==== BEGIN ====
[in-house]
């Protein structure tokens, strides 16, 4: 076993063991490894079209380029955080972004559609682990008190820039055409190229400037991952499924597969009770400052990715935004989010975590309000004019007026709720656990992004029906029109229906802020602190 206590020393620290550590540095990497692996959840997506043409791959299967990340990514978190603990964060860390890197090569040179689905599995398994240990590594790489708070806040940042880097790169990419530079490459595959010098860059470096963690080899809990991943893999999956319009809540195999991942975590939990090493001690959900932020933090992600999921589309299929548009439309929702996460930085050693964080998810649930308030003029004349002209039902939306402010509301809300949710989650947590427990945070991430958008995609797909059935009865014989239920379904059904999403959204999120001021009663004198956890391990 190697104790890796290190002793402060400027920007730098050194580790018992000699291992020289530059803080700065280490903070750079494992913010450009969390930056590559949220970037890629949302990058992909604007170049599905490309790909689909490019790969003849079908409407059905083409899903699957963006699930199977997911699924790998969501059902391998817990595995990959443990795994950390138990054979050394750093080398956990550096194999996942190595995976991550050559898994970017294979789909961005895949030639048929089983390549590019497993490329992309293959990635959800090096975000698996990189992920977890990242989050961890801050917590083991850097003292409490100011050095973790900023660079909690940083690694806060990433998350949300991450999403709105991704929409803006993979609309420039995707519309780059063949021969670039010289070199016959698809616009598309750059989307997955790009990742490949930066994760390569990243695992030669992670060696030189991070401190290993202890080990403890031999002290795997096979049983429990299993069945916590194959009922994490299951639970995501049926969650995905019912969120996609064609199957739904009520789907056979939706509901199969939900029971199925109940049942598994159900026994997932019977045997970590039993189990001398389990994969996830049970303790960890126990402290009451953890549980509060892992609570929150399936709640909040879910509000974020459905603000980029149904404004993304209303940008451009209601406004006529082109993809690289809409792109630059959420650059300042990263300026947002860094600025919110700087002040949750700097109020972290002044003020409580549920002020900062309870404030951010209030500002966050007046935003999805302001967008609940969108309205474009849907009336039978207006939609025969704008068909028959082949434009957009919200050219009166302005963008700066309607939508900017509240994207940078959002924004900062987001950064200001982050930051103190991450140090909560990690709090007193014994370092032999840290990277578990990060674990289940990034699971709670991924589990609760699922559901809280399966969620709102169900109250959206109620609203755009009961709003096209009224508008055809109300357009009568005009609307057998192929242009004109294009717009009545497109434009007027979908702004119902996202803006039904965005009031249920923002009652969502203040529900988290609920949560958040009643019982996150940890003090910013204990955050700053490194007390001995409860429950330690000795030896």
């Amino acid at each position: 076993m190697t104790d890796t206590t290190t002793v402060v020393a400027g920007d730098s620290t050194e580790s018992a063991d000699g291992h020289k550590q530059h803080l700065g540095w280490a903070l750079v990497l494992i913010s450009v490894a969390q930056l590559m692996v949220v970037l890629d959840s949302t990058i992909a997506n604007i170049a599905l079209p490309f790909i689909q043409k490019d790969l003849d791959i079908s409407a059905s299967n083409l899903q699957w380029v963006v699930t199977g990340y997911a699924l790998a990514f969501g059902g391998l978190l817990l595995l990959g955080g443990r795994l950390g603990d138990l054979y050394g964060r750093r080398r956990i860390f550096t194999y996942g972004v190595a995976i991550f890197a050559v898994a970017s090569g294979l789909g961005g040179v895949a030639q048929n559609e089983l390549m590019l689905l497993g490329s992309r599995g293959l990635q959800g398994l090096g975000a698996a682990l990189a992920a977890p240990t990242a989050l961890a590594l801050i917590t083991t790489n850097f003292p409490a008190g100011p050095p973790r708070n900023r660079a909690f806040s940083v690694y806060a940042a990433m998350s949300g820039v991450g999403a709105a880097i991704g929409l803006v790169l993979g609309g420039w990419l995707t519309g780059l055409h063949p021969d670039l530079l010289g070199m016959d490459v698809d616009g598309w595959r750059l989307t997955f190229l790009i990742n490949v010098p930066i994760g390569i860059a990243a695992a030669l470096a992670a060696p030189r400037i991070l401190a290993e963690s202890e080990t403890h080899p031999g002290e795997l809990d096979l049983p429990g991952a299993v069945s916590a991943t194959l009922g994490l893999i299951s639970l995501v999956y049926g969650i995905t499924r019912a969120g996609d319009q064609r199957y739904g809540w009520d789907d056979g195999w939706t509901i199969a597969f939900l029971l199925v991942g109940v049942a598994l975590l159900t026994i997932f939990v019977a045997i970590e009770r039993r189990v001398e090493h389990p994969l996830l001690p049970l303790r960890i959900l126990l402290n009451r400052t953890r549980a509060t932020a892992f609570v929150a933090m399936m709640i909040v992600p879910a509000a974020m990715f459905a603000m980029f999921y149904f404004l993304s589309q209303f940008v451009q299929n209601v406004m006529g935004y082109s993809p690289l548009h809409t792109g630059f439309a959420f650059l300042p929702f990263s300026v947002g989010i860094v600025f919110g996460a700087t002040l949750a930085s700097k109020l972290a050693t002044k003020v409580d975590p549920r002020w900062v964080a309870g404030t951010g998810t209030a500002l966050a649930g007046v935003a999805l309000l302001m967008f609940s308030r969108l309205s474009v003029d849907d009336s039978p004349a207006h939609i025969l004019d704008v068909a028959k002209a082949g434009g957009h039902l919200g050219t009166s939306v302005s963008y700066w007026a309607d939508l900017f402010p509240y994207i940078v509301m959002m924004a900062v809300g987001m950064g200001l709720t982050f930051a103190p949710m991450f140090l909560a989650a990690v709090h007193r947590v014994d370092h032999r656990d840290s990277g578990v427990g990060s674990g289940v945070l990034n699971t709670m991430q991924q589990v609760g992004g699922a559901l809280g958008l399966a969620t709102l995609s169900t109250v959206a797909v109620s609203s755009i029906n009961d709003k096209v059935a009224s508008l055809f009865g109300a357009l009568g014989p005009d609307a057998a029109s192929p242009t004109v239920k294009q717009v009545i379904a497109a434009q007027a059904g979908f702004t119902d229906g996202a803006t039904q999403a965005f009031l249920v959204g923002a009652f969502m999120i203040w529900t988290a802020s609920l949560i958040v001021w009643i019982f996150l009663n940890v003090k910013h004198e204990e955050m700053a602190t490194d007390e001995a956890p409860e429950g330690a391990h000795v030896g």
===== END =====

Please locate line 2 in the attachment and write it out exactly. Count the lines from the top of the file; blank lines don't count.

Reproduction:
């Protein structure tokens, strides 16, 4: 076993063991490894079209380029955080972004559609682990008190820039055409190229400037991952499924597969009770400052990715935004989010975590309000004019007026709720656990992004029906029109229906802020602190 206590020393620290550590540095990497692996959840997506043409791959299967990340990514978190603990964060860390890197090569040179689905599995398994240990590594790489708070806040940042880097790169990419530079490459595959010098860059470096963690080899809990991943893999999956319009809540195999991942975590939990090493001690959900932020933090992600999921589309299929548009439309929702996460930085050693964080998810649930308030003029004349002209039902939306402010509301809300949710989650947590427990945070991430958008995609797909059935009865014989239920379904059904999403959204999120001021009663004198956890391990 190697104790890796290190002793402060400027920007730098050194580790018992000699291992020289530059803080700065280490903070750079494992913010450009969390930056590559949220970037890629949302990058992909604007170049599905490309790909689909490019790969003849079908409407059905083409899903699957963006699930199977997911699924790998969501059902391998817990595995990959443990795994950390138990054979050394750093080398956990550096194999996942190595995976991550050559898994970017294979789909961005895949030639048929089983390549590019497993490329992309293959990635959800090096975000698996990189992920977890990242989050961890801050917590083991850097003292409490100011050095973790900023660079909690940083690694806060990433998350949300991450999403709105991704929409803006993979609309420039995707519309780059063949021969670039010289070199016959698809616009598309750059989307997955790009990742490949930066994760390569990243695992030669992670060696030189991070401190290993202890080990403890031999002290795997096979049983429990299993069945916590194959009922994490299951639970995501049926969650995905019912969120996609064609199957739904009520789907056979939706509901199969939900029971199925109940049942598994159900026994997932019977045997970590039993189990001398389990994969996830049970303790960890126990402290009451953890549980509060892992609570929150399936709640909040879910509000974020459905603000980029149904404004993304209303940008451009209601406004006529082109993809690289809409792109630059959420650059300042990263300026947002860094600025919110700087002040949750700097109020972290002044003020409580549920002020900062309870404030951010209030500002966050007046935003999805302001967008609940969108309205474009849907009336039978207006939609025969704008068909028959082949434009957009919200050219009166302005963008700066309607939508900017509240994207940078959002924004900062987001950064200001982050930051103190991450140090909560990690709090007193014994370092032999840290990277578990990060674990289940990034699971709670991924589990609760699922559901809280399966969620709102169900109250959206109620609203755009009961709003096209009224508008055809109300357009009568005009609307057998192929242009004109294009717009009545497109434009007027979908702004119902996202803006039904965005009031249920923002009652969502203040529900988290609920949560958040009643019982996150940890003090910013204990955050700053490194007390001995409860429950330690000795030896």